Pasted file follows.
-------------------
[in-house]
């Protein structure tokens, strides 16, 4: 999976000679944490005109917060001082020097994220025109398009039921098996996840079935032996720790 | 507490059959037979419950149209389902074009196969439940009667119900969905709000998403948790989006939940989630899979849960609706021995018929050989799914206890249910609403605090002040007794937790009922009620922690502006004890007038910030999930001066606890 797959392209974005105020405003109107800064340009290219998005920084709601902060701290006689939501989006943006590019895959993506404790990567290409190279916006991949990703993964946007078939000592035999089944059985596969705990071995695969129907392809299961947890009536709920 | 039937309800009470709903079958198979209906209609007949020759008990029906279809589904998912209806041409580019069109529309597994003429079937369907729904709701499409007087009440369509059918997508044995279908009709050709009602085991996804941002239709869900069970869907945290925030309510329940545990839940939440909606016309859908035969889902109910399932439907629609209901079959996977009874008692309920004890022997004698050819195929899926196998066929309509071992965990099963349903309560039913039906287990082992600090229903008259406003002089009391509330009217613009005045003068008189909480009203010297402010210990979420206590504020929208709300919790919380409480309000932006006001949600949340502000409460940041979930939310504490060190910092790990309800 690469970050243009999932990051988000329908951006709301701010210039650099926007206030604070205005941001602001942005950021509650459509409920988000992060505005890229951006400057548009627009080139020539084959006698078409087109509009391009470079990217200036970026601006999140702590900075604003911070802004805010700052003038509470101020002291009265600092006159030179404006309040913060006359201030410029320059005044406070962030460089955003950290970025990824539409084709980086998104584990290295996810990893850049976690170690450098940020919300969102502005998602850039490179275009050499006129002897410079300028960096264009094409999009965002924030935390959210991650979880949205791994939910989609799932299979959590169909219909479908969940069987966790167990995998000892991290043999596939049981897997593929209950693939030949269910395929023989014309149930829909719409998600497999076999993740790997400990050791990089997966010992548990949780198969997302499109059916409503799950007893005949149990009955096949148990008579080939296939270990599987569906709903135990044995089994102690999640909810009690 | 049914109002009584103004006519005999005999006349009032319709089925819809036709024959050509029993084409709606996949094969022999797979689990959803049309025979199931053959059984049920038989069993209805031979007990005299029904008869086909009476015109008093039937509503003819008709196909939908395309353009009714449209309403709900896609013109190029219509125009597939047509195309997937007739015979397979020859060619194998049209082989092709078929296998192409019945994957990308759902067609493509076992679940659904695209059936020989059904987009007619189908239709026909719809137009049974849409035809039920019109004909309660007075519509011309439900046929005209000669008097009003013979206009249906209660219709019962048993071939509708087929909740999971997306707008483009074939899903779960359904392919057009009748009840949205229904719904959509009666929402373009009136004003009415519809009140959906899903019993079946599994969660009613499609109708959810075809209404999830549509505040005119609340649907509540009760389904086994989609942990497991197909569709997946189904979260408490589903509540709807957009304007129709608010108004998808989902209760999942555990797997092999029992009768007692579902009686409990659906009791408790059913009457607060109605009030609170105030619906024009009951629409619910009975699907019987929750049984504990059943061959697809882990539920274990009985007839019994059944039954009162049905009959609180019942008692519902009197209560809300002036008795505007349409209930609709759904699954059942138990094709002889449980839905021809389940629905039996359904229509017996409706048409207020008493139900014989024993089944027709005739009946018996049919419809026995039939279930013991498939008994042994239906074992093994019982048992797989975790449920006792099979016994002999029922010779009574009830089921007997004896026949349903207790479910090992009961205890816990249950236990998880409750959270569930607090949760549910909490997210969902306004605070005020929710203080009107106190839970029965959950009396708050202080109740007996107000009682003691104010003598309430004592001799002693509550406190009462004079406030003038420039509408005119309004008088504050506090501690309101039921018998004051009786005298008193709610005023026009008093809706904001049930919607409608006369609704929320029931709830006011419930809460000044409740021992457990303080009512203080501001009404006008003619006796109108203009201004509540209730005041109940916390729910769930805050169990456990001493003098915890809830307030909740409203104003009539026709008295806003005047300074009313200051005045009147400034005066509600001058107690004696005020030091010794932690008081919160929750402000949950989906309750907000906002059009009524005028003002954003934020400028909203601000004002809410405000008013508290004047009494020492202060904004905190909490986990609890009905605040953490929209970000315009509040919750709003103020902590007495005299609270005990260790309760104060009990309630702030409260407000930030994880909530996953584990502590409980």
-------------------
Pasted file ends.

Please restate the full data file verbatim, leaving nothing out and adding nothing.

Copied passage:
[in-house]
């Protein structure tokens, strides 16, 4: 999976000679944490005109917060001082020097994220025109398009039921098996996840079935032996720790 | 507490059959037979419950149209389902074009196969439940009667119900969905709000998403948790989006939940989630899979849960609706021995018929050989799914206890249910609403605090002040007794937790009922009620922690502006004890007038910030999930001066606890 797959392209974005105020405003109107800064340009290219998005920084709601902060701290006689939501989006943006590019895959993506404790990567290409190279916006991949990703993964946007078939000592035999089944059985596969705990071995695969129907392809299961947890009536709920 | 039937309800009470709903079958198979209906209609007949020759008990029906279809589904998912209806041409580019069109529309597994003429079937369907729904709701499409007087009440369509059918997508044995279908009709050709009602085991996804941002239709869900069970869907945290925030309510329940545990839940939440909606016309859908035969889902109910399932439907629609209901079959996977009874008692309920004890022997004698050819195929899926196998066929309509071992965990099963349903309560039913039906287990082992600090229903008259406003002089009391509330009217613009005045003068008189909480009203010297402010210990979420206590504020929208709300919790919380409480309000932006006001949600949340502000409460940041979930939310504490060190910092790990309800 690469970050243009999932990051988000329908951006709301701010210039650099926007206030604070205005941001602001942005950021509650459509409920988000992060505005890229951006400057548009627009080139020539084959006698078409087109509009391009470079990217200036970026601006999140702590900075604003911070802004805010700052003038509470101020002291009265600092006159030179404006309040913060006359201030410029320059005044406070962030460089955003950290970025990824539409084709980086998104584990290295996810990893850049976690170690450098940020919300969102502005998602850039490179275009050499006129002897410079300028960096264009094409999009965002924030935390959210991650979880949205791994939910989609799932299979959590169909219909479908969940069987966790167990995998000892991290043999596939049981897997593929209950693939030949269910395929023989014309149930829909719409998600497999076999993740790997400990050791990089997966010992548990949780198969997302499109059916409503799950007893005949149990009955096949148990008579080939296939270990599987569906709903135990044995089994102690999640909810009690 | 049914109002009584103004006519005999005999006349009032319709089925819809036709024959050509029993084409709606996949094969022999797979689990959803049309025979199931053959059984049920038989069993209805031979007990005299029904008869086909009476015109008093039937509503003819008709196909939908395309353009009714449209309403709900896609013109190029219509125009597939047509195309997937007739015979397979020859060619194998049209082989092709078929296998192409019945994957990308759902067609493509076992679940659904695209059936020989059904987009007619189908239709026909719809137009049974849409035809039920019109004909309660007075519509011309439900046929005209000669008097009003013979206009249906209660219709019962048993071939509708087929909740999971997306707008483009074939899903779960359904392919057009009748009840949205229904719904959509009666929402373009009136004003009415519809009140959906899903019993079946599994969660009613499609109708959810075809209404999830549509505040005119609340649907509540009760389904086994989609942990497991197909569709997946189904979260408490589903509540709807957009304007129709608010108004998808989902209760999942555990797997092999029992009768007692579902009686409990659906009791408790059913009457607060109605009030609170105030619906024009009951629409619910009975699907019987929750049984504990059943061959697809882990539920274990009985007839019994059944039954009162049905009959609180019942008692519902009197209560809300002036008795505007349409209930609709759904699954059942138990094709002889449980839905021809389940629905039996359904229509017996409706048409207020008493139900014989024993089944027709005739009946018996049919419809026995039939279930013991498939008994042994239906074992093994019982048992797989975790449920006792099979016994002999029922010779009574009830089921007997004896026949349903207790479910090992009961205890816990249950236990998880409750959270569930607090949760549910909490997210969902306004605070005020929710203080009107106190839970029965959950009396708050202080109740007996107000009682003691104010003598309430004592001799002693509550406190009462004079406030003038420039509408005119309004008088504050506090501690309101039921018998004051009786005298008193709610005023026009008093809706904001049930919607409608006369609704929320029931709830006011419930809460000044409740021992457990303080009512203080501001009404006008003619006796109108203009201004509540209730005041109940916390729910769930805050169990456990001493003098915890809830307030909740409203104003009539026709008295806003005047300074009313200051005045009147400034005066509600001058107690004696005020030091010794932690008081919160929750402000949950989906309750907000906002059009009524005028003002954003934020400028909203601000004002809410405000008013508290004047009494020492202060904004905190909490986990609890009905605040953490929209970000315009509040919750709003103020902590007495005299609270005990260790309760104060009990309630702030409260407000930030994880909530996953584990502590409980």